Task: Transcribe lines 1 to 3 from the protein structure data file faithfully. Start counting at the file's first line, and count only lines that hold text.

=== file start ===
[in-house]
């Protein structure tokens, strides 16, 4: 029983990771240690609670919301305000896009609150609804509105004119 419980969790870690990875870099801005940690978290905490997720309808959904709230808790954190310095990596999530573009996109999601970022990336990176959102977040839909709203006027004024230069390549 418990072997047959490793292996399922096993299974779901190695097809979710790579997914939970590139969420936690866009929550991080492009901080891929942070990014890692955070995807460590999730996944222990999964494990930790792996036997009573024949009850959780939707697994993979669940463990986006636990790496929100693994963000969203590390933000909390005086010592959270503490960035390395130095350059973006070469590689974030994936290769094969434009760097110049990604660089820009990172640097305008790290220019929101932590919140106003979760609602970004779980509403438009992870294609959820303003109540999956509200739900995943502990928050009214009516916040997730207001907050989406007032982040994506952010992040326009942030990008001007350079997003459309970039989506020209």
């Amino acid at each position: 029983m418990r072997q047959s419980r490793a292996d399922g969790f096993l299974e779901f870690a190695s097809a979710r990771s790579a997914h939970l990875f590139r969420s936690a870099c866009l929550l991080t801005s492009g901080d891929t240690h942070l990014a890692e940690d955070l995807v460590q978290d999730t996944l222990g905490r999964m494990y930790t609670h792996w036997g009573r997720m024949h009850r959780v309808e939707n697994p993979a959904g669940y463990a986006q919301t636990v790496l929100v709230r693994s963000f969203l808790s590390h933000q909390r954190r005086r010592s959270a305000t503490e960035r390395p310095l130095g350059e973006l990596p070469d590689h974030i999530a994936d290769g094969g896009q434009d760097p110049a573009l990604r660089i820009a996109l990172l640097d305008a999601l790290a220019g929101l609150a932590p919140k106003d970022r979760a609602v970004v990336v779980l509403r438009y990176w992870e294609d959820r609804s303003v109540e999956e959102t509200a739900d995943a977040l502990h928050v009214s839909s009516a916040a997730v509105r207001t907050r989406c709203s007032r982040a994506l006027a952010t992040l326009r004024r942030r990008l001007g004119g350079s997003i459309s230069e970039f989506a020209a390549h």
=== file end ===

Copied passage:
[in-house]
């Protein structure tokens, strides 16, 4: 029983990771240690609670919301305000896009609150609804509105004119 419980969790870690990875870099801005940690978290905490997720309808959904709230808790954190310095990596999530573009996109999601970022990336990176959102977040839909709203006027004024230069390549 418990072997047959490793292996399922096993299974779901190695097809979710790579997914939970590139969420936690866009929550991080492009901080891929942070990014890692955070995807460590999730996944222990999964494990930790792996036997009573024949009850959780939707697994993979669940463990986006636990790496929100693994963000969203590390933000909390005086010592959270503490960035390395130095350059973006070469590689974030994936290769094969434009760097110049990604660089820009990172640097305008790290220019929101932590919140106003979760609602970004779980509403438009992870294609959820303003109540999956509200739900995943502990928050009214009516916040997730207001907050989406007032982040994506952010992040326009942030990008001007350079997003459309970039989506020209």
């Amino acid at each position: 029983m418990r072997q047959s419980r490793a292996d399922g969790f096993l299974e779901f870690a190695s097809a979710r990771s790579a997914h939970l990875f590139r969420s936690a870099c866009l929550l991080t801005s492009g901080d891929t240690h942070l990014a890692e940690d955070l995807v460590q978290d999730t996944l222990g905490r999964m494990y930790t609670h792996w036997g009573r997720m024949h009850r959780v309808e939707n697994p993979a959904g669940y463990a986006q919301t636990v790496l929100v709230r693994s963000f969203l808790s590390h933000q909390r954190r005086r010592s959270a305000t503490e960035r390395p310095l130095g350059e973006l990596p070469d590689h974030i999530a994936d290769g094969g896009q434009d760097p110049a573009l990604r660089i820009a996109l990172l640097d305008a999601l790290a220019g929101l609150a932590p919140k106003d970022r979760a609602v970004v990336v779980l509403r438009y990176w992870e294609d959820r609804s303003v109540e999956e959102t509200a739900d995943a977040l502990h928050v009214s839909s009516a916040a997730v509105r207001t907050r989406c709203s007032r982040a994506l006027a952010t992040l326009r004024r942030r990008l001007g004119g350079s997003i459309s230069e970039f989506a020209a390549h």